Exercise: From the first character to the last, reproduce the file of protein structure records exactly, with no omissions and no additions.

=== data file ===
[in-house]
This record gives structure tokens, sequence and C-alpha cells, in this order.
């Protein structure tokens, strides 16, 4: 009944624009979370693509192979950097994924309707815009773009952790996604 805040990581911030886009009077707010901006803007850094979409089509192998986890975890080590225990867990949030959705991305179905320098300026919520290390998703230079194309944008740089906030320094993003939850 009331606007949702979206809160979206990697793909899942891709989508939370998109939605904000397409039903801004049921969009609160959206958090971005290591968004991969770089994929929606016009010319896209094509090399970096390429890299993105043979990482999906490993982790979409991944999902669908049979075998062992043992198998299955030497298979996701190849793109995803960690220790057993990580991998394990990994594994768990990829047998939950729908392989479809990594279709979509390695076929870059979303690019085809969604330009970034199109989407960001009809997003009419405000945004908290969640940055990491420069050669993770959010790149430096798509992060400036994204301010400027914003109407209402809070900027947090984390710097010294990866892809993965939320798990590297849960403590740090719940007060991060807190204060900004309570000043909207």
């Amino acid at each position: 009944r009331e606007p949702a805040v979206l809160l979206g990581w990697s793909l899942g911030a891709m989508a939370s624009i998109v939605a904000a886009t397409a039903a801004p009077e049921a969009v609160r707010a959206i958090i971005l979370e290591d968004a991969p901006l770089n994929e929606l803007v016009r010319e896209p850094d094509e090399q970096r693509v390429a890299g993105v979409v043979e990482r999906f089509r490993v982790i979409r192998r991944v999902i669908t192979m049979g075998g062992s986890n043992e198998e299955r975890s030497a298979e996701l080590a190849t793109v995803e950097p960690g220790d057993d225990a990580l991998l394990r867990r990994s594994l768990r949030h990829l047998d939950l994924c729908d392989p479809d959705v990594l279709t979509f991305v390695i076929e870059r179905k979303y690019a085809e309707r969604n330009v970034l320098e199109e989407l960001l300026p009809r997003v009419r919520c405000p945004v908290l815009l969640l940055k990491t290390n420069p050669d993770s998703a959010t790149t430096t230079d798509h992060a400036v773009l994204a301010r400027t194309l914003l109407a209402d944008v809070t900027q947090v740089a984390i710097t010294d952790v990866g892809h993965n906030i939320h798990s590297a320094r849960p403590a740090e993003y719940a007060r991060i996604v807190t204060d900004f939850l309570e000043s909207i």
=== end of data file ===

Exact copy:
[in-house]
This record gives structure tokens, sequence and C-alpha cells, in this order.
């Protein structure tokens, strides 16, 4: 009944624009979370693509192979950097994924309707815009773009952790996604 805040990581911030886009009077707010901006803007850094979409089509192998986890975890080590225990867990949030959705991305179905320098300026919520290390998703230079194309944008740089906030320094993003939850 009331606007949702979206809160979206990697793909899942891709989508939370998109939605904000397409039903801004049921969009609160959206958090971005290591968004991969770089994929929606016009010319896209094509090399970096390429890299993105043979990482999906490993982790979409991944999902669908049979075998062992043992198998299955030497298979996701190849793109995803960690220790057993990580991998394990990994594994768990990829047998939950729908392989479809990594279709979509390695076929870059979303690019085809969604330009970034199109989407960001009809997003009419405000945004908290969640940055990491420069050669993770959010790149430096798509992060400036994204301010400027914003109407209402809070900027947090984390710097010294990866892809993965939320798990590297849960403590740090719940007060991060807190204060900004309570000043909207």
């Amino acid at each position: 009944r009331e606007p949702a805040v979206l809160l979206g990581w990697s793909l899942g911030a891709m989508a939370s624009i998109v939605a904000a886009t397409a039903a801004p009077e049921a969009v609160r707010a959206i958090i971005l979370e290591d968004a991969p901006l770089n994929e929606l803007v016009r010319e896209p850094d094509e090399q970096r693509v390429a890299g993105v979409v043979e990482r999906f089509r490993v982790i979409r192998r991944v999902i669908t192979m049979g075998g062992s986890n043992e198998e299955r975890s030497a298979e996701l080590a190849t793109v995803e950097p960690g220790d057993d225990a990580l991998l394990r867990r990994s594994l768990r949030h990829l047998d939950l994924c729908d392989p479809d959705v990594l279709t979509f991305v390695i076929e870059r179905k979303y690019a085809e309707r969604n330009v970034l320098e199109e989407l960001l300026p009809r997003v009419r919520c405000p945004v908290l815009l969640l940055k990491t290390n420069p050669d993770s998703a959010t790149t430096t230079d798509h992060a400036v773009l994204a301010r400027t194309l914003l109407a209402d944008v809070t900027q947090v740089a984390i710097t010294d952790v990866g892809h993965n906030i939320h798990s590297a320094r849960p403590a740090e993003y719940a007060r991060i996604v807190t204060d900004f939850l309570e000043s909207i």